Between the weeks of 28 – 32 of your pregnancy, most babies turn into the head down position. Once they have turned, they usually stay in this position because their head is the heaviest part of their body. However, some babies want to be close to their mommy’s heart so we find them in the breech presentation. Can acupuncture help turn a breech baby?
The Montessori method is an educational method for children, based on theories of child development originated by Italian educator Maria Montessori in the late 19th and early 20th century. It is applied primarily in preschool and elementary school settings, though some Montessori high schools exist.
So you’re nearing the end of your third trimester, and it’s time to start planning for labour & childbirth. Some important things to remember before the big day!
Have you pre-registered for the hospital? Your doctor’s office will have a registration package for you, which you can fill out at home and mail directly to the hospital. Many hospitals offer a tour of their maternity wards so it’s a good idea to book one for you and your partner to prepare you for your labour and what to expect during your stay. Book early; if you are having multiples you may be put on bedrest and be unable to attend a tour later in your pregnancy. Most hospitals recommend a tour when you are around 20 weeks pregnant.
Pack several weeks before your due date, in case you go into labour early. Throwing stuff into a suitcase at the last minute is not what you want to be doing when your water breaks! Have your bag in your room and put things in it as you think of them – this way you can be sure that you have everything.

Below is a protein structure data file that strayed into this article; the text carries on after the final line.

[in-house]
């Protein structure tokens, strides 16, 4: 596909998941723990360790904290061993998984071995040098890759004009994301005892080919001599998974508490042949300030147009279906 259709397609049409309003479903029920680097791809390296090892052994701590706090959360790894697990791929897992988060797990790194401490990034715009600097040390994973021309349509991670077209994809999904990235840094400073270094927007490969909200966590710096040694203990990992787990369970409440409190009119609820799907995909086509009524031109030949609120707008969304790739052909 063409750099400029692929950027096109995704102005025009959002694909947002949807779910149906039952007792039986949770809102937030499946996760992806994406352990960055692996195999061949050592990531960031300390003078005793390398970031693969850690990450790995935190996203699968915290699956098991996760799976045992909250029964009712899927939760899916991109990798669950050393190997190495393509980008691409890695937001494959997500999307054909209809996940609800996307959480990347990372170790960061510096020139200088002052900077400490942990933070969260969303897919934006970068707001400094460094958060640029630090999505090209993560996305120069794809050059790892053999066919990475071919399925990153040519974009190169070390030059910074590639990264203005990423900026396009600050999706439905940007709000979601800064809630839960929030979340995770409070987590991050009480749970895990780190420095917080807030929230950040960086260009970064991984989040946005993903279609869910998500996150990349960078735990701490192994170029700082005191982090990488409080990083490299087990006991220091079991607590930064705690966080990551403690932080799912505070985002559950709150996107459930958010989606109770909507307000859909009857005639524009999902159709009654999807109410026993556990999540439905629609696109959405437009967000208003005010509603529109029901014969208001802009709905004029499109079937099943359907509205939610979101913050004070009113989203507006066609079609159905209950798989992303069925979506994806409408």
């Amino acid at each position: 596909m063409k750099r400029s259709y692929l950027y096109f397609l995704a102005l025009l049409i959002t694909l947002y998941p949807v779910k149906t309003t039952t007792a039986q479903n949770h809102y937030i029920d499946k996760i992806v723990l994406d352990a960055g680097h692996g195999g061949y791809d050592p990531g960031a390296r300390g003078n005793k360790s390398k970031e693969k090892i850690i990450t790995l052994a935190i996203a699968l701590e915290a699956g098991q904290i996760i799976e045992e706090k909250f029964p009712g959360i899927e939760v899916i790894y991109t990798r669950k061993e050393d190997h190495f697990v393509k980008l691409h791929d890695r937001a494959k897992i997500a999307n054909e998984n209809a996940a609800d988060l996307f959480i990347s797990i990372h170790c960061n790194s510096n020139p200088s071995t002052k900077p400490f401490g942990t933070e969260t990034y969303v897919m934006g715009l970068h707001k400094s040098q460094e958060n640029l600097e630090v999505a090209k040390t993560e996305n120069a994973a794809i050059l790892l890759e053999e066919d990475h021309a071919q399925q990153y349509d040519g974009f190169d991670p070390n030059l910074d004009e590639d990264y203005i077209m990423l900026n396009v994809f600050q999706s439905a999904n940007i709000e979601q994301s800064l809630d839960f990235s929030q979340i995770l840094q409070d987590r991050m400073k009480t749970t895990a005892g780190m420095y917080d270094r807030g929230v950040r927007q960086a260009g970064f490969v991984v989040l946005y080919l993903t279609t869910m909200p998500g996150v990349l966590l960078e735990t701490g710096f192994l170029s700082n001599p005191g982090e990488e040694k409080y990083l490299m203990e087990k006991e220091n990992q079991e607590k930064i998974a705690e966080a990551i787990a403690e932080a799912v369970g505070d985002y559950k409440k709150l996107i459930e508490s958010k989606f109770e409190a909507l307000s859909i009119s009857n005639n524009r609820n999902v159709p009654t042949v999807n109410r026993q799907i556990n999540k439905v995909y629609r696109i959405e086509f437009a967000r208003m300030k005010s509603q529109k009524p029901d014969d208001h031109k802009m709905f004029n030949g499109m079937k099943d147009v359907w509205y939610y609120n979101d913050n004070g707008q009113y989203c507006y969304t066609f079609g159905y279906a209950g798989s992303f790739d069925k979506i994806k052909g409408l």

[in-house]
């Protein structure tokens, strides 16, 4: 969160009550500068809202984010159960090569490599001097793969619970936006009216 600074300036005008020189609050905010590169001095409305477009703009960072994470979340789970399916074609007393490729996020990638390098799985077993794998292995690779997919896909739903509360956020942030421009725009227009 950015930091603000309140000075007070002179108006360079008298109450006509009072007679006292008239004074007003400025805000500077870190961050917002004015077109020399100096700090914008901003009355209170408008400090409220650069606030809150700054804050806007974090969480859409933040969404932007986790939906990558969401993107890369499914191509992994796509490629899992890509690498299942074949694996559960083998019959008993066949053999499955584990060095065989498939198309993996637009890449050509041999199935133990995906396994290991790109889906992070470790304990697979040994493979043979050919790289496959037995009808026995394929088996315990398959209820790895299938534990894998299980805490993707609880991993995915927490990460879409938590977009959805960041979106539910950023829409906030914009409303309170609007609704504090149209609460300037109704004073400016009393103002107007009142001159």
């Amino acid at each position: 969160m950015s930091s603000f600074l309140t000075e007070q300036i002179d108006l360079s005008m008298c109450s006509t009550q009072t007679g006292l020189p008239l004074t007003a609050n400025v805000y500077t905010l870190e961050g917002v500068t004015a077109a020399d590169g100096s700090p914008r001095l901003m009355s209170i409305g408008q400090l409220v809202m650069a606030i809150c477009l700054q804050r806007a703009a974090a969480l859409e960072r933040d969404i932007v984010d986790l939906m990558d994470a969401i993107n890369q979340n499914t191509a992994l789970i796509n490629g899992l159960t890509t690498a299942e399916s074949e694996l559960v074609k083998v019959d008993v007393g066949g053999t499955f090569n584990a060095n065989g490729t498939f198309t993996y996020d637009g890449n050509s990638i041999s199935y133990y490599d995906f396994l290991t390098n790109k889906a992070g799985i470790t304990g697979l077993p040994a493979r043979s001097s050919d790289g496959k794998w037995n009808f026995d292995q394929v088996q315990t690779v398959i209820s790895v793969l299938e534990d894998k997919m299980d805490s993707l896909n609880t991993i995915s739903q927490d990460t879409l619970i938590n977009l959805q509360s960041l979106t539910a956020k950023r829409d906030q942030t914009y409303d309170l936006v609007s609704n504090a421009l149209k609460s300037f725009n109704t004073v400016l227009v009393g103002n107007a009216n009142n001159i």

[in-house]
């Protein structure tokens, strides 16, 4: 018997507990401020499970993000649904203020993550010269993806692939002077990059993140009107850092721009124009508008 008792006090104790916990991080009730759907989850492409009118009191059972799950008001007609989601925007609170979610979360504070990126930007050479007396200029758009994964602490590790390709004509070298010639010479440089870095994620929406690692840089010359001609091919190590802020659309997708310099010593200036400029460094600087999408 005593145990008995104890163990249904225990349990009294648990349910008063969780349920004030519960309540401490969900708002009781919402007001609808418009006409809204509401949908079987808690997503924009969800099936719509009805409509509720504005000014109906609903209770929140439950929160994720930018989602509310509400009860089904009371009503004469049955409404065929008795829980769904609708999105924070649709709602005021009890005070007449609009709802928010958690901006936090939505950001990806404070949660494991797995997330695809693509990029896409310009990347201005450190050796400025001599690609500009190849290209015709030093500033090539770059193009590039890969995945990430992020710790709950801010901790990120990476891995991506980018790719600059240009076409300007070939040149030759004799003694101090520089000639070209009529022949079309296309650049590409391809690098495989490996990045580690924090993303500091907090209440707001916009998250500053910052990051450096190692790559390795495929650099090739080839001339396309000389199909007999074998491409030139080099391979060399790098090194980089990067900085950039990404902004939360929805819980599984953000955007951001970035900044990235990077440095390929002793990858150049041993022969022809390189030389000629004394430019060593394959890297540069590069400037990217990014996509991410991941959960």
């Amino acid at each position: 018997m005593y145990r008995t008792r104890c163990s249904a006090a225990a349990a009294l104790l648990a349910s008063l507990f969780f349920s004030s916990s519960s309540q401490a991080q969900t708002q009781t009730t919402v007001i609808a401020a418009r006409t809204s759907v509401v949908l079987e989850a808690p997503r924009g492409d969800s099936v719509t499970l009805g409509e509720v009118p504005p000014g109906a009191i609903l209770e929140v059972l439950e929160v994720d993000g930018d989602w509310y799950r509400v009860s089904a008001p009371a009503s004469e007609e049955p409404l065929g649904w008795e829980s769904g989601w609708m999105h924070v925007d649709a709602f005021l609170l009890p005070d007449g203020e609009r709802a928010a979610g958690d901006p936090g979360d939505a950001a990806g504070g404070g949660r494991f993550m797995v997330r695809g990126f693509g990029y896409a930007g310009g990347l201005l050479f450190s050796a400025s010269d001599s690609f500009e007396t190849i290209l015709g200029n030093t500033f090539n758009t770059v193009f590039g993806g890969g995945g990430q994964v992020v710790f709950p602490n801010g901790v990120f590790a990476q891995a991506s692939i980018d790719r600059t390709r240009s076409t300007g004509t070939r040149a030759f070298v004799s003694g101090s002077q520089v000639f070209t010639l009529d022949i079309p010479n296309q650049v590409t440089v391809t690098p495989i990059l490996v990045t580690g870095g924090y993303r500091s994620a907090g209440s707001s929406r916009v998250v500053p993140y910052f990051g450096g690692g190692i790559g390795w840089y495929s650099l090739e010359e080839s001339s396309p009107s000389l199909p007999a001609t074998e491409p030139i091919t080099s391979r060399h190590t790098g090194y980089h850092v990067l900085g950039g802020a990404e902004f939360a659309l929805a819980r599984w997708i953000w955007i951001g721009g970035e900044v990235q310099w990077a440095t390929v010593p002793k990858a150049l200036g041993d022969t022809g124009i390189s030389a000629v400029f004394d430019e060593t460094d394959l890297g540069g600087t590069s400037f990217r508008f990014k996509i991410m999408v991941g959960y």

It may be useful to divide what you will need at the hospital into two categories:
Labour / Delivery and Post-Partum and if you have two bags it makes it easier to find things. This is a near exhaustive list. Some hospitals provide many of these things, and your partner may not use the swim gear unless you plan to shower or bathe during labour.
camera and power cord
copies of Birth plan
favourite moisturizer and lip balm
flip-flops for both of you
hair bands or barrettes
medical records/insurance papers/Care card
padlock for locker
sign for parking at emergency whilst you get admitted
snacks and beverages for your coach
swimming trunks for partner
tennis balls in a sock
toiletries for you and your partner
baby diapers / wipes
baby names book
comfortable clothes – maternity size!
infant car seats that have been installed correctly*
infant wear – hats, sleepers etc.
nursing bras/nursing pads
overnight pads – industrial strength!
pens for filling out forms
telephone numbers and calling card
‘Tucks’ medicated pads (2 thumbs up!)
fun stuff to read
* BCAA, your local fire or police station will be able to ensure that your car seat has been installed correctly, or show you how to do it.
** bring lots of receiving blankets, some hospitals use them as ‘sausages’ to keep baby’s head secure in the car seat for the trip home
BC Ministry of Health. Baby’s Best Chance: Parents’ Handbook of Pregnancy and Baby Care. (free at local BC health unit)
Iovine, V. The Girlfriends’ Guide to Pregnancy: Or, Everything Your Doctor Won’t Tell You.
Murkoff, H., A. Eisenberg and S. Hathaway. What to Expect When You are Expecting.